For his second-round KO of longtime former middleweight king Anderson Silva, the Serra-Longo fight team stalwart has already drawn comparisons to mentor Matt Serra, a hefty underdog who upset Georges St-Pierre at UFC 69.
But Ray Longo, Serra's partner and his trainer before his brutal loss with St-Pierre in their rematch at UFC 83, acknowledges that logistically, the situation with Weidman appears much more promising.
Serra was on the verge of turning 33 when he TKO'd St-Pierre. "The Terror" had also lost three of five fights prior to joining the cast of The Ultimate Fighter Season 4.
Before facing Silva, Weidman, on the contrary, had just turned 29 and had amassed a 9-0 record, including a 5-0 mark in the UFC.
Additionally, St-Pierre was only 26 when he scored a rematch with Serra. Silva, conversely, will turn 39 less than four months after his scheduled second go with Weidman.
During a July 15 edition of Shameless MMA Radio (via lowkick.com), Longo seemed supremely confident that Weidman won't suffer the same pitfalls at UFC 168 that Serra endured in his rematch with St-Pierre.
Like Weidman did to Silva, Serra caught St-Pierre in their first bout at UFC 69 and finished him with a vicious flurry of ground strikes.
Roughly a year later, however, a healthier and smarter St-Pierre roughed Serra up at UFC 83, ultimately finishing the New York native with a brutal barrage of knees to the body.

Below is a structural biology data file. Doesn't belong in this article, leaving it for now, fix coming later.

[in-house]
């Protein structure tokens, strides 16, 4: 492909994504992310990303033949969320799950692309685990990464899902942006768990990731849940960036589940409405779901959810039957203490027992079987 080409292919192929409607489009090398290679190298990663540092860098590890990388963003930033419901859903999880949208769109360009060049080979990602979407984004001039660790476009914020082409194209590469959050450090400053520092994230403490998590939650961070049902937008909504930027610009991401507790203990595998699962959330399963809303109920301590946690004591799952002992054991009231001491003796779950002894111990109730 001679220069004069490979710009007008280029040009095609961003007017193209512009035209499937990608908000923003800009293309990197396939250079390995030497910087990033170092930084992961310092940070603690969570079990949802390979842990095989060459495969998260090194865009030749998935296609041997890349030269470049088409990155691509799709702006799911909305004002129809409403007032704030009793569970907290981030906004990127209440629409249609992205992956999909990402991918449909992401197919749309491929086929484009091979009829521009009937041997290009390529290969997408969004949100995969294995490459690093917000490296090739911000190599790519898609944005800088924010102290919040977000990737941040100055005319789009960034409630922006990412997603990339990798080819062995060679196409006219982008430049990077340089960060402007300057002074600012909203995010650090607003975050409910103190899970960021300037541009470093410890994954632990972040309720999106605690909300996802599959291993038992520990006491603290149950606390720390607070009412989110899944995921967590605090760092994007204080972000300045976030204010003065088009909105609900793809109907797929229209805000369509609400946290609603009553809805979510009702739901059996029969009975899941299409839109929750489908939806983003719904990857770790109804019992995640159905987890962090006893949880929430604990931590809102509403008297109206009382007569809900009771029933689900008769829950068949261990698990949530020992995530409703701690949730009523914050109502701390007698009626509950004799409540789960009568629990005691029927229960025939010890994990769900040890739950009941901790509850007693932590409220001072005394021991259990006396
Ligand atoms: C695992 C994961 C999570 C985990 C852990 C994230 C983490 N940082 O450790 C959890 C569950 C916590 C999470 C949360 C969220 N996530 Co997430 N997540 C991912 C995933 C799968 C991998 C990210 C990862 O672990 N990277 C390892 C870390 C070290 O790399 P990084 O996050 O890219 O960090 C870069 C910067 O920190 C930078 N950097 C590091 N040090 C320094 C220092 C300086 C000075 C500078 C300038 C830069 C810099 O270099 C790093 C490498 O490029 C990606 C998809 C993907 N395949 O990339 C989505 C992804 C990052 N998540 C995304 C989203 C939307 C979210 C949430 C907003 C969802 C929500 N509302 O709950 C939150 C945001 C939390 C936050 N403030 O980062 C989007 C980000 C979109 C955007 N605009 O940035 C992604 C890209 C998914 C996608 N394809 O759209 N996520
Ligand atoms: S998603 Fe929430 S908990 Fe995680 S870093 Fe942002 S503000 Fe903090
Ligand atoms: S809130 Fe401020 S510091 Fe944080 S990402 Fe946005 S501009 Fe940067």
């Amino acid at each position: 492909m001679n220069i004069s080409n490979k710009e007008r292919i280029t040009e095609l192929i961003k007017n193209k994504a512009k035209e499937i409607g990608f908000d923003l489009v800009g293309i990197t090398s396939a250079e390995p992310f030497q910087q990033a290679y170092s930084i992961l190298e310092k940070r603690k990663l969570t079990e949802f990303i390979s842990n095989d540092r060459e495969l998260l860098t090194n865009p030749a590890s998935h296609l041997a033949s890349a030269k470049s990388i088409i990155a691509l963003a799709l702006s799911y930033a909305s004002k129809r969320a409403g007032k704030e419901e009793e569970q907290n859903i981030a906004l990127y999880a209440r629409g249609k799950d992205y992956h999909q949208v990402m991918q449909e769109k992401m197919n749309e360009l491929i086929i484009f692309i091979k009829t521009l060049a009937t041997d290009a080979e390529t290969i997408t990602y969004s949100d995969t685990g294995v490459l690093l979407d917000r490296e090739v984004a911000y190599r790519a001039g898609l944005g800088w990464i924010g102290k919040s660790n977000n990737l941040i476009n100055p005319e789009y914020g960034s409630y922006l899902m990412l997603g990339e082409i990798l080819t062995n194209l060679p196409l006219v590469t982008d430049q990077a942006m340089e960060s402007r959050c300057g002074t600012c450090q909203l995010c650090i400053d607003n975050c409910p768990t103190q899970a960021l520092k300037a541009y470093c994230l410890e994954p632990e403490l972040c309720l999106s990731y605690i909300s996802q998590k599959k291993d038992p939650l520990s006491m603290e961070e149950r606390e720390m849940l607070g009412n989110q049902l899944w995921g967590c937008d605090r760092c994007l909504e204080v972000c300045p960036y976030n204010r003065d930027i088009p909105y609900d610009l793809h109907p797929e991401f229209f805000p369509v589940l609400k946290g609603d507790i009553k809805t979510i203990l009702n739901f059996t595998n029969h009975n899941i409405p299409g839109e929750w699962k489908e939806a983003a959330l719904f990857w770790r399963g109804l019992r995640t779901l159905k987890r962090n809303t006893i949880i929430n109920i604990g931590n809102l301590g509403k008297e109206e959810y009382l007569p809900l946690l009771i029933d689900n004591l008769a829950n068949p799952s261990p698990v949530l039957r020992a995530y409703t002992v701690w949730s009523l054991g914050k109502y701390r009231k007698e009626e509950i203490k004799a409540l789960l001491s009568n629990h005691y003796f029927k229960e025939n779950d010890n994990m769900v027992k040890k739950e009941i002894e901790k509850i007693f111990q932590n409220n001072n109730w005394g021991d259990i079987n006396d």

Longo flat out doesn't believe that Silva will give Weidman a better challenge at UFC 168. And unlike St-Pierre, who fought Serra at the beginning of his twilight in their rematch, Longo says Silva will have to face a man in his prime.
Longo explained on Shameless MMA Radio precisely why he believes Silva's days are numbered and why Weidman will be even more confident in the rematch:
This guy [Silva] had a highlight reel that would scare the crap out of anybody. Now, knowing that he [Weidman] can knock this guy out—you've seen it in boxing a hundred times, guys don't come back from that type of knockout. On top of that, the guy is 40 or 39 or whatever he is . I don't see it. I think Weidman's going to go in more confident than he was in the first fight. He knows what to expect with all the mugging and all the antics. I think it's really going to be a bad night for Anderson Silva, again.
Longo also elaborated on what he said to Weidman in between the first and second rounds at UFC 162 and how he kept "The All-American" focused on becoming the first man to KO "The Spider":
In training it was, 'I want you to put a bullseye on his chest. I don't want you chasing the head. Let's start at the body. Don't make the head come forward. Then we can look for it.' With all the passion and the excitement, that's the way it came out, which I think everybody enjoyed, so I'm happy about that, too.
Before leaving the show, Longo was asked how long he believes Weidman can hold the middleweight strap, a question he answered by saying:
He's a world-class jiu-jitsu player, he's a world-class wrestler [and] his striking is improving in leaps and bounds every second. ... He's not the flashiest guy around. He's a grinder, man. He reminds me of like an old-school fighter, man. He's in your face, he's cutting off the ring [and] he's suffocating you, and before you know it, the guy puts his hands on you and you don't want nothing to do with him.
Weidman, who aggregate betting website Bovada.com has already deemed a 1.25-to-1 (+125) underdog against Silva (-155), will get his chance to prove Longo right on Dec. 28 at the MGM Grand Garden Arena.
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